Separation of Powers: A System of Checks and Balances

Because, 'All Men Having Power Ought be Mistrusted'

Gif: How Checks and Balances Work
How Checks and Balances Work. Illustration by Hugo Lin. ThoughtCo. 

The governmental concept of the separation of powers was incorporated into the U.S. Constitution to ensure that no single person or branch of the government could ever become too powerful. It is enforced through a series of checks and balances.

Specifically, the system of checks and balances is intended to make sure that no branch or department of the federal government is allowed to exceed its bounds, guard against fraud, and allow for the timely correction of errors or omissions. Indeed, the system of checks and balances acts as a sort of sentry over the separated powers, balancing the authorities of each branch of government. In practical use, the authority to take a given action rests with one department, while the responsibility to verify the appropriateness and legality of that action rests with another.

History of the Separation of Powers

Founding Fathers like James Madison knew all too well—from hard experience—the dangers of unchecked power in government. As Madison himself put it, “The truth is that all men having power ought to be mistrusted.”

Therefore, Madison and his fellow framers believed in creating a government administered both over humans and by humans: “You must first enable the government to control the governed; and in the next place, oblige it to control itself.”

The concept of separation of powers, or “trias politics,” dates to 18th century France, when social and political philosopher Montesquieu published his famed "The Spirit of the Laws." Considered one of the greatest works in the history of political theory and jurisprudence, "The Spirit of the Laws" is believed to have inspired both the United States Constitution and France's Declaration of the Rights of the Man and of the Citizen.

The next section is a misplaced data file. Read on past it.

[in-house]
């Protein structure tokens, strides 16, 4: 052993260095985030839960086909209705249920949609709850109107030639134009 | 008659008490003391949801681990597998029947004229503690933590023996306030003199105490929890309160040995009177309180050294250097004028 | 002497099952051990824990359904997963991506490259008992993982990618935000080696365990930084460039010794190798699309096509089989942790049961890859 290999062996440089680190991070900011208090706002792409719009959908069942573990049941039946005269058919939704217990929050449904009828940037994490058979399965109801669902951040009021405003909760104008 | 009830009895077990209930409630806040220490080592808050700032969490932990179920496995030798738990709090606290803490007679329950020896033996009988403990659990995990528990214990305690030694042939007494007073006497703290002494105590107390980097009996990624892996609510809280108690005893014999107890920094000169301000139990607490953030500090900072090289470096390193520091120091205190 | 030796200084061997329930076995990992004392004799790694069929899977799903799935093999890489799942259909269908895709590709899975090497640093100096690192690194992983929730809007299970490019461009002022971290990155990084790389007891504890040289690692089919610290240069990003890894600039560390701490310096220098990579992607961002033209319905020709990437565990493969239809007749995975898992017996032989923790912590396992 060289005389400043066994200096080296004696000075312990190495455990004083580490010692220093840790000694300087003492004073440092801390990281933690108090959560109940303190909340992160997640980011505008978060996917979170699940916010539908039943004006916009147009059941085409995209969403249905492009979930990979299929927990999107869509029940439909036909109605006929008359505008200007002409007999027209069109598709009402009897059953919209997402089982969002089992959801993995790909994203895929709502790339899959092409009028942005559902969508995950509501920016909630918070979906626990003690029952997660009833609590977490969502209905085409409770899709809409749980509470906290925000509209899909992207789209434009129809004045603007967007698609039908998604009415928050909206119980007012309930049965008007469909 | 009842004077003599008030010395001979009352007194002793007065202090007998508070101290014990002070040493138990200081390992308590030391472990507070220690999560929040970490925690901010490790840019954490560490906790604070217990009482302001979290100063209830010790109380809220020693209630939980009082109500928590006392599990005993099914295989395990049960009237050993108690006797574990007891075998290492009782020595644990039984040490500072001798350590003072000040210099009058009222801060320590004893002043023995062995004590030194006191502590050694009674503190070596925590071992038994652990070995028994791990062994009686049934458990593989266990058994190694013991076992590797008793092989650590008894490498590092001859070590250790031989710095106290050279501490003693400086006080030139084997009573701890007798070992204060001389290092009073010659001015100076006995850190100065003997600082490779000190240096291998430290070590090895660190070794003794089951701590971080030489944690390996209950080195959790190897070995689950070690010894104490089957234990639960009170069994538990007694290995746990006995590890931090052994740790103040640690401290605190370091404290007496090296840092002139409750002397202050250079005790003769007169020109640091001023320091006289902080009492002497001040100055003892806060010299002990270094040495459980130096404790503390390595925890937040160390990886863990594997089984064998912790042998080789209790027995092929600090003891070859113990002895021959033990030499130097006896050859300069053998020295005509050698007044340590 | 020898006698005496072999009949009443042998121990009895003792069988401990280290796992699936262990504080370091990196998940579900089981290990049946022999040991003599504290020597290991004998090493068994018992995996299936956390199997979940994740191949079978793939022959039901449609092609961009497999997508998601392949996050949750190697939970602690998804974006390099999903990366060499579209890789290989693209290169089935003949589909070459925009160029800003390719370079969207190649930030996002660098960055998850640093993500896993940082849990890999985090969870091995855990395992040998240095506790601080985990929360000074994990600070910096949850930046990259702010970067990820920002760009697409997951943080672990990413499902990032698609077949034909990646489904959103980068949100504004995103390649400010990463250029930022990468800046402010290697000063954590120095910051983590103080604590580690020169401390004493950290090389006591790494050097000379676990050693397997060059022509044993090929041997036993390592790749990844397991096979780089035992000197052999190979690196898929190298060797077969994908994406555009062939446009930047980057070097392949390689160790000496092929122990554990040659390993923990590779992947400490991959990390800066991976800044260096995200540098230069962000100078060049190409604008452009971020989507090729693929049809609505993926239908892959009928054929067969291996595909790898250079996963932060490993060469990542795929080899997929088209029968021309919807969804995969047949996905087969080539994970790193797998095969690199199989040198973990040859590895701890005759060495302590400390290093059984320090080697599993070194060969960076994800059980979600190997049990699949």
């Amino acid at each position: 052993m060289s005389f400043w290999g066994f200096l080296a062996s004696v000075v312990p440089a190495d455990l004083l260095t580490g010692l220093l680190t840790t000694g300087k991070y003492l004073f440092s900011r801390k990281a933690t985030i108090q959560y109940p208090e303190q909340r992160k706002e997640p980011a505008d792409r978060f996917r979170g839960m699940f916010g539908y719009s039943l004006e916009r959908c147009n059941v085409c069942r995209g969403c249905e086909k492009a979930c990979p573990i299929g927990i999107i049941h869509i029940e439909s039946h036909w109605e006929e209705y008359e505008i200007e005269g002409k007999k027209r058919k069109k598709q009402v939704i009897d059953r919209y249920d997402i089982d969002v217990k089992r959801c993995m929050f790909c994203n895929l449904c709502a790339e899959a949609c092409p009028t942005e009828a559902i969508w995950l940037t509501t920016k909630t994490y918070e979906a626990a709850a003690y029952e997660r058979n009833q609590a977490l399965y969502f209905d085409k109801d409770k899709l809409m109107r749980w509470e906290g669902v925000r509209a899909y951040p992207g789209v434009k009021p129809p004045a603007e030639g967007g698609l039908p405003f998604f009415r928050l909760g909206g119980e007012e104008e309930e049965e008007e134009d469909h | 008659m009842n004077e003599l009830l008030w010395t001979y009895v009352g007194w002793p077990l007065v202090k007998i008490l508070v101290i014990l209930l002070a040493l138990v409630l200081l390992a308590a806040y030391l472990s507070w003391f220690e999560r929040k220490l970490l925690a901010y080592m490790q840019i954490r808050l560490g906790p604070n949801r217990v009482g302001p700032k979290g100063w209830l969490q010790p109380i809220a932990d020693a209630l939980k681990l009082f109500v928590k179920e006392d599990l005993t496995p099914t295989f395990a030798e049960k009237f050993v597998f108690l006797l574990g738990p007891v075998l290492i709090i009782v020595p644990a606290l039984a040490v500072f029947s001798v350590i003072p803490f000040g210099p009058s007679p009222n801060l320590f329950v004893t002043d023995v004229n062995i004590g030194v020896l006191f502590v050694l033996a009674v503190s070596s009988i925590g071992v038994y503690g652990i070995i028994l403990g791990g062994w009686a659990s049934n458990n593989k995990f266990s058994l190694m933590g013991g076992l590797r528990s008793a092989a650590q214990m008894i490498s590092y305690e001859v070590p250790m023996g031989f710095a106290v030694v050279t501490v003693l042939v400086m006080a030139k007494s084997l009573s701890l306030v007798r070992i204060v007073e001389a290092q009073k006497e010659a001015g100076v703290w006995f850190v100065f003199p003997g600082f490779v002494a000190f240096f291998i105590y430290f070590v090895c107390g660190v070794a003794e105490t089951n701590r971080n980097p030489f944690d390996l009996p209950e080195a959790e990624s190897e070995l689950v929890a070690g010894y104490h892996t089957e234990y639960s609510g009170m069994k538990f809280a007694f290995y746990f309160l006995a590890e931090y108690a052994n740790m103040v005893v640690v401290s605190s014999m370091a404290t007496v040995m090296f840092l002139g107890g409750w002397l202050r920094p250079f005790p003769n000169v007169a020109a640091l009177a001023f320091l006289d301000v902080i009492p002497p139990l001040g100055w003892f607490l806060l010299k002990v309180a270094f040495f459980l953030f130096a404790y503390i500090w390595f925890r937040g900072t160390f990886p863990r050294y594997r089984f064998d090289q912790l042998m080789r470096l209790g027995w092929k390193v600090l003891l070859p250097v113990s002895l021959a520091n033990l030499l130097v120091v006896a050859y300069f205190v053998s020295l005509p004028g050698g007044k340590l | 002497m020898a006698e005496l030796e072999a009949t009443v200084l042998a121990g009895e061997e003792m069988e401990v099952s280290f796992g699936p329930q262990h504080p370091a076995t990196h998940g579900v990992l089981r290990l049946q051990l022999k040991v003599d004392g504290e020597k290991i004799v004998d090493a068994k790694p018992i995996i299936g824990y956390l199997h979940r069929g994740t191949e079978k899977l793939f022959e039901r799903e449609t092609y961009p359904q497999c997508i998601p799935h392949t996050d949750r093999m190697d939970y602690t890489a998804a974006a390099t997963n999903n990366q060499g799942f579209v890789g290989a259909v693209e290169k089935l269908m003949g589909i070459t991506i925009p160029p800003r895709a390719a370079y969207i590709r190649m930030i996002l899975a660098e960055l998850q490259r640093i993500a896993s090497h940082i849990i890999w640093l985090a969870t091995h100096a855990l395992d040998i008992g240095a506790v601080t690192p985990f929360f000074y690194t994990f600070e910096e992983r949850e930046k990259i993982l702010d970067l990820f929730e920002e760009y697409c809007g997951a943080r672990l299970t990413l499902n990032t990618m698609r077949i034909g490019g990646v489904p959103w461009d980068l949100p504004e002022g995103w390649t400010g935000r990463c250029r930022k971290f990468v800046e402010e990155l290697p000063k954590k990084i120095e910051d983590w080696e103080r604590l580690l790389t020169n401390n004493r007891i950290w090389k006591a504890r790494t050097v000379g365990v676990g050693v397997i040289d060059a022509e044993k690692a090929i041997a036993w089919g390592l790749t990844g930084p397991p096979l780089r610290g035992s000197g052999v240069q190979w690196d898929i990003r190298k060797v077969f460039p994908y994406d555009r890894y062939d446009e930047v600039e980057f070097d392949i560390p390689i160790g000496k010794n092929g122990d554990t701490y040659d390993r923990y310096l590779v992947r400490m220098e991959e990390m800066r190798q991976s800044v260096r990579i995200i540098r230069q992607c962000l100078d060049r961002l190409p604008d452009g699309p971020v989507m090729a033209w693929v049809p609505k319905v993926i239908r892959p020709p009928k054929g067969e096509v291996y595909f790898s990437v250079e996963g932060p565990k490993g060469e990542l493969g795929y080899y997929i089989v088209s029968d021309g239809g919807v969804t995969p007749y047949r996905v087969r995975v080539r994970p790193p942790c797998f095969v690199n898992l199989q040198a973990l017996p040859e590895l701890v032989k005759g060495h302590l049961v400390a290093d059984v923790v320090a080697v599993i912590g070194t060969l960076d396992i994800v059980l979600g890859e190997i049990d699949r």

The model of government conceived by Montesquieu had divided the political authority of the state into executive, legislative, and judicial powers. He asserted that ensuring that the three powers operate separately and independently was the key to liberty.

In American government, these three branches, along with their powers, are:

  • The legislative branch, which enacts the nation’s laws
  • The executive branch, which implements and enforces the laws enacted by the legislative branch
  • The judicial branch, which interprets the laws in reference to the Constitution and applies its interpretations to legal controversies involving the laws

So well-accepted is the concept of the separation of powers that the constitutions of 40 U.S. states specify that their own governments be divided into similarly empowered legislative, executive, and judicial branches. 

Three Branches, Separate But Equal

In the provision of the three branches of governmental power into the Constitution, the framers built their vision of a stable federal government, assured by a system of separated powers with checks and balances.

As Madison wrote in No. 51 of the Federalist Papers, published in 1788, “The accumulation of all powers, legislative, executive, and judicial in the same hands, whether of one, a few, or many, and whether hereditary, self-appointed, or elective, may justly be pronounced the very definition of tyranny.”

In both theory and practice, the power of each branch of the American government is held in check by the powers of the other two in several ways.